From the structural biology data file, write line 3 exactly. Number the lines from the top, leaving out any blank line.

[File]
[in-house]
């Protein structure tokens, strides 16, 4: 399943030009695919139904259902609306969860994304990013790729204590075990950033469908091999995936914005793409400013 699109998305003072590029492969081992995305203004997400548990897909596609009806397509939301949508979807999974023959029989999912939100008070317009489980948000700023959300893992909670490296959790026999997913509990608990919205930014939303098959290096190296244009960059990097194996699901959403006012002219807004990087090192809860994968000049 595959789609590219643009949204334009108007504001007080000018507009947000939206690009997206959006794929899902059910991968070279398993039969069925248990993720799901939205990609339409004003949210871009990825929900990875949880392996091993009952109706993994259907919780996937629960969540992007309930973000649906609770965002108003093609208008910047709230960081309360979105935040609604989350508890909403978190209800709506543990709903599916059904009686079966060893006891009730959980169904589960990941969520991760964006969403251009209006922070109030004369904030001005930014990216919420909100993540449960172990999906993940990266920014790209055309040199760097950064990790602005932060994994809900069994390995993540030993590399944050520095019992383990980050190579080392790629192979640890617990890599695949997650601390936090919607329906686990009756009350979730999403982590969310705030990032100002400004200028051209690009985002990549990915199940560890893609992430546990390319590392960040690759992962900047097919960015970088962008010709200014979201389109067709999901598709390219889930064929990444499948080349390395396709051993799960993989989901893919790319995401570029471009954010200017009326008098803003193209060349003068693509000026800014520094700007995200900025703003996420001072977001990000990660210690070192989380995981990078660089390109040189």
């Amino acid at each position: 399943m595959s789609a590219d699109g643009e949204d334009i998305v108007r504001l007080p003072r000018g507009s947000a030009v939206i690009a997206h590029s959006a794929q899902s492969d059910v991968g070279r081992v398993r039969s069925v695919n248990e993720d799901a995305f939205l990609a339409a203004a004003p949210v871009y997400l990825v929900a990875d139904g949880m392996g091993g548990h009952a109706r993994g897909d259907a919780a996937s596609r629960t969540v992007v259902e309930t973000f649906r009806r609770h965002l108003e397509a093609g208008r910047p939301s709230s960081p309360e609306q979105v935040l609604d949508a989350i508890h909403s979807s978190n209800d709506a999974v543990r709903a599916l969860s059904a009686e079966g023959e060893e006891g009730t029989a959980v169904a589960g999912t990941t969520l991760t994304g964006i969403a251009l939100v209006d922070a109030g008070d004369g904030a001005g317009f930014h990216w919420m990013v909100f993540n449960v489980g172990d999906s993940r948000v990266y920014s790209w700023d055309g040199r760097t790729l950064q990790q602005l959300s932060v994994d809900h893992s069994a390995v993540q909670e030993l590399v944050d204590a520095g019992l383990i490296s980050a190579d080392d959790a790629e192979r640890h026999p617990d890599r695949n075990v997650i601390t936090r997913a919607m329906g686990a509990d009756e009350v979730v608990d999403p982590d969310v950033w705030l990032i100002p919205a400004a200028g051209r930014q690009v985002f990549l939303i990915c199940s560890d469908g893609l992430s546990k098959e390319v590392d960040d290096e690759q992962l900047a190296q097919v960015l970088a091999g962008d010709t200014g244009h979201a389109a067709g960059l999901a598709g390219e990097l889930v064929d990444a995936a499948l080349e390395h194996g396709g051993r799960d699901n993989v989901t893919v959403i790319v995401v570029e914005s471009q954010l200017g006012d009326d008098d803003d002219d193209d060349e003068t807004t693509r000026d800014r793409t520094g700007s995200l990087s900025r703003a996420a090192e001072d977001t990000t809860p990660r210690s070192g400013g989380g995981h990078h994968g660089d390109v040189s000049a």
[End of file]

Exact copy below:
């Amino acid at each position: 399943m595959s789609a590219d699109g643009e949204d334009i998305v108007r504001l007080p003072r000018g507009s947000a030009v939206i690009a997206h590029s959006a794929q899902s492969d059910v991968g070279r081992v398993r039969s069925v695919n248990e993720d799901a995305f939205l990609a339409a203004a004003p949210v871009y997400l990825v929900a990875d139904g949880m392996g091993g548990h009952a109706r993994g897909d259907a919780a996937s596609r629960t969540v992007v259902e309930t973000f649906r009806r609770h965002l108003e397509a093609g208008r910047p939301s709230s960081p309360e609306q979105v935040l609604d949508a989350i508890h909403s979807s978190n209800d709506a999974v543990r709903a599916l969860s059904a009686e079966g023959e060893e006891g009730t029989a959980v169904a589960g999912t990941t969520l991760t994304g964006i969403a251009l939100v209006d922070a109030g008070d004369g904030a001005g317009f930014h990216w919420m990013v909100f993540n449960v489980g172990d999906s993940r948000v990266y920014s790209w700023d055309g040199r760097t790729l950064q990790q602005l959300s932060v994994d809900h893992s069994a390995v993540q909670e030993l590399v944050d204590a520095g019992l383990i490296s980050a190579d080392d959790a790629e192979r640890h026999p617990d890599r695949n075990v997650i601390t936090r997913a919607m329906g686990a509990d009756e009350v979730v608990d999403p982590d969310v950033w705030l990032i100002p919205a400004a200028g051209r930014q690009v985002f990549l939303i990915c199940s560890d469908g893609l992430s546990k098959e390319v590392d960040d290096e690759q992962l900047a190296q097919v960015l970088a091999g962008d010709t200014g244009h979201a389109a067709g960059l999901a598709g390219e990097l889930v064929d990444a995936a499948l080349e390395h194996g396709g051993r799960d699901n993989v989901t893919v959403i790319v995401v570029e914005s471009q954010l200017g006012d009326d008098d803003d002219d193209d060349e003068t807004t693509r000026d800014r793409t520094g700007s995200l990087s900025r703003a996420a090192e001072d977001t990000t809860p990660r210690s070192g400013g989380g995981h990078h994968g660089d390109v040189s000049a």